This is the second part of an opinion piece exploring multi-party platforms for the Pentagon. For the previous installment, see part one.
Although every industry and service arm have their own way of doing business, there are underlying commonalities among them. The government is no different. For large organizations then, it is good architectural practice to put common capabilities in a module that can be used and re-used by the entire ecosystem of users and development partners.
Multi-party network platforms offer considerable advantages to the military due to their network approach. Chief among the benefits is their ability to drive efficiencies, productivity and compliance for all parties on the network.
A defense core module encapsulates these common key capabilities and ensures they are available on the platform for other modules and legacy systems that are embraced in the platform. This is one of the key tenets to development productivity: massive reuse of common capabilities, available to all, through permissibility.
The platform should fully support the latest key mandates so military organizations can comply. This should include the U.S. Department of Defense’s mandates for auditability (FIAR), use of DLA Transaction Services (DLMS/MILS), and serialized asset management (IUID).
Ideally, these mandates should be used not only by the application modules on the platform, but also by legacy applications. This is possible with an integration hub and a “tunable system of control” that designates the system of record for a given process. In this way, legacy applications can take full advantage of these capabilities, ensure compliance, and save the government millions of dollars in sustainment.
A platform should offer flexibility and options when it comes to legacy systems and support an “embrace, enhance and maybe replace” strategy. It should also involve a phased approach to migrating legacy applications into a unified platform. In essence, the strategy works like this:
1. Embrace the legacy system
The multi-party transactional platform is introduced as an orchestration and visibility layer between systems. With an extensive system integration capability and flexible data model, the platform can act as an ESB (Enterprise Service Bus) to connect existing apps.
But beyond the capability of typical ESB’s, the transactional platform also stores the data that flows through in its own extensible semantic model. This provides visibility, alerting and other analytics across those legacy systems as part of the first step of the “embrace” approach.
2. Enhance the platform to meet or exceed legacy functionality
The platform begins subsuming legacy systems using a combination of its existing commercial modules, and newly configured models that were developed and deployed using the software development toolkit. The platform can house an extensive set of commercial modules covering many business domains, including order management, transportation, warehouse management, financials, Maintenance, Repair and Overhaul (MRO), and defense concepts. Organizations can use these as a foundation to develop new modules with the software development kit to fill functional gaps unique to legacy systems. The modules can then be deployed on the platform to enhance the platform functionality, both for themselves and other organizations and services to “plug and play”.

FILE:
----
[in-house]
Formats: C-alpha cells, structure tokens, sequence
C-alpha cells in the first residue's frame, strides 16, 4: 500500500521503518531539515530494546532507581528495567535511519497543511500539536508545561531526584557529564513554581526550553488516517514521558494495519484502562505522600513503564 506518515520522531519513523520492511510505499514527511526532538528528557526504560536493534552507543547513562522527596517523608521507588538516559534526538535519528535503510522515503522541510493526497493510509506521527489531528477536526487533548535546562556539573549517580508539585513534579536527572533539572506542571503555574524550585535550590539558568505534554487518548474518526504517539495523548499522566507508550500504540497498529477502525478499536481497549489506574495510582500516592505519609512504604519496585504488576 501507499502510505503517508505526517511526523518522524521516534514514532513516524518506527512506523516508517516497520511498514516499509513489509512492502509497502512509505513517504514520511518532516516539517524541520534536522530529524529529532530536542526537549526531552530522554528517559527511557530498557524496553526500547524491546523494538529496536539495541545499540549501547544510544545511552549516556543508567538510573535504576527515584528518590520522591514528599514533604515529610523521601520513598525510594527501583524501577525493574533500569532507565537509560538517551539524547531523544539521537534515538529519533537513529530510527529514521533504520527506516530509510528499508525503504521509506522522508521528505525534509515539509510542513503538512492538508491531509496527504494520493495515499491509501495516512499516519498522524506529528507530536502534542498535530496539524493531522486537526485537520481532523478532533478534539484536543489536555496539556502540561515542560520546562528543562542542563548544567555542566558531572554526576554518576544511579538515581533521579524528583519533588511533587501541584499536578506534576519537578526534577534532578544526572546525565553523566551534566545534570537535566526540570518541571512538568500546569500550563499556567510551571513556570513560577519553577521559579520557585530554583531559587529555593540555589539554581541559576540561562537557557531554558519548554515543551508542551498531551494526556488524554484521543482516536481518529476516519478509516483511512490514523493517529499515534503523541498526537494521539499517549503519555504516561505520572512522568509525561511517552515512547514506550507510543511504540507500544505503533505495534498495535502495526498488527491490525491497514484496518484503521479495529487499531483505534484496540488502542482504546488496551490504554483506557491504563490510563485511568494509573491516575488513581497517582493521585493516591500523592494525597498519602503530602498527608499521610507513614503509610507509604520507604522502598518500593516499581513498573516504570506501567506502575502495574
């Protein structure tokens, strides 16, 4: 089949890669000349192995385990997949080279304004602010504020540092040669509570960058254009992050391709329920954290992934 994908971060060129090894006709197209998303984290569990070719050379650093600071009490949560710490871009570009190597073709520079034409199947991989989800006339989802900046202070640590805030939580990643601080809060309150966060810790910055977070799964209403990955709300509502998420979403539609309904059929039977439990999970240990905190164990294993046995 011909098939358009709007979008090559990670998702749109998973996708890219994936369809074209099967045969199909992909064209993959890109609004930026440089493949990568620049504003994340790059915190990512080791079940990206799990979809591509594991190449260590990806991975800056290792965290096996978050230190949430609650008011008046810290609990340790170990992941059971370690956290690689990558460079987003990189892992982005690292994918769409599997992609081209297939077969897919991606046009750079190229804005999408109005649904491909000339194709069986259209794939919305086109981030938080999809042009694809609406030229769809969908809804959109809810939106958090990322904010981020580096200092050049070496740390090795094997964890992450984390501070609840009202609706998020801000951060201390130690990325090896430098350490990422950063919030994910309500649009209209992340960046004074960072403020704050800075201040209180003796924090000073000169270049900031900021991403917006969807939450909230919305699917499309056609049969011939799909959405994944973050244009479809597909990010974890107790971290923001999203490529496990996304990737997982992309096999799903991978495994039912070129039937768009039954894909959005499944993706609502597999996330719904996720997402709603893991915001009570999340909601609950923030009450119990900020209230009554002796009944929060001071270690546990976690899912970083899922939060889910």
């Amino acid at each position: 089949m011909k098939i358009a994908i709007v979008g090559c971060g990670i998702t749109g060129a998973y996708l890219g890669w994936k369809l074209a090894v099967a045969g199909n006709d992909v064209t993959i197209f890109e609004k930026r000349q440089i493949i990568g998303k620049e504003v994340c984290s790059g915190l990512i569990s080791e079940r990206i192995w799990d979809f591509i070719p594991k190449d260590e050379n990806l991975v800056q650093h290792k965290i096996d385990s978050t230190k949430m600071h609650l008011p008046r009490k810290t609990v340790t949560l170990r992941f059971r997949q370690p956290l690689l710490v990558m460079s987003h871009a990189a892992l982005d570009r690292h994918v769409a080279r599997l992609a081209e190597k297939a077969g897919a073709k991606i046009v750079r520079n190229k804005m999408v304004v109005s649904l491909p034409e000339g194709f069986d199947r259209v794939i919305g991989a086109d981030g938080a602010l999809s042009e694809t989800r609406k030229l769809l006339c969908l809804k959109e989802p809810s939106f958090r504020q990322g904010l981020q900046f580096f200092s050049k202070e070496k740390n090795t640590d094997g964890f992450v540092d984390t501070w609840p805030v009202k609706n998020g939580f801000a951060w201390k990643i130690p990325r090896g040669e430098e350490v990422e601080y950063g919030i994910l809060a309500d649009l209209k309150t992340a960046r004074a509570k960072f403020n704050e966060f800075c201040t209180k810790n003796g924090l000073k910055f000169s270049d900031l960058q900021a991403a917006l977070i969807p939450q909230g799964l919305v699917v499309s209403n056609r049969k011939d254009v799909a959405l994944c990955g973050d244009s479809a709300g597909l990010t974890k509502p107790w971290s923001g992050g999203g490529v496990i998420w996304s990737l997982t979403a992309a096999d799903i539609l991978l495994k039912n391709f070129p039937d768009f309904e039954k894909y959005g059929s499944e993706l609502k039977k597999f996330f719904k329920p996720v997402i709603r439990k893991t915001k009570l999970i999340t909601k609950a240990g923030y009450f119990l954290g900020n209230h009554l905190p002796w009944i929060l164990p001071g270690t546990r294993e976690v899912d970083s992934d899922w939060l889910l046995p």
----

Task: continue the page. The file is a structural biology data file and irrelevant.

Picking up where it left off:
3. Replace the legacy system
If, and when, it makes sense to replace a legacy system, the transition can be nearly seamless. In most cases, it makes sense to migrate legacy functionality to the platform as modules running on the platform bring many advantages. These include a shared data model, and powerful functional capabilities built on current technology versus their legacy origins.
With the “tunable system of control” used by modern platforms, organizations can phase in the migration of legacy systems (or parts of them) onto the platform. This is fairly easy, as the “tunable system of control” allows the platform’s business flows to be enabled/disabled and delegated to other systems through purely visual tools (simply checking a box to make an external system the system of record). Better yet, no developers are required.
These are the major platform types available to the military today. Modern platforms incorporate best practices, support the latest military mandates, embrace legacy systems, are always current, and are extensible to meet future needs. As such, they offer substantial long-term savings and advantages.
When combined with a partner with a proven track record in military implementation, the chances of rapid return of investment with minimal risk are dramatically increased. To further increase the return on investment and to better prepare for the future, military organizations should look for experienced platform partners with deep expertise and with a history of success in implementing platforms.
David Stephens leads the global government, aerospace and defense practice for One Network Enterprises, the global provider of a secure, and scalable multi-party business network.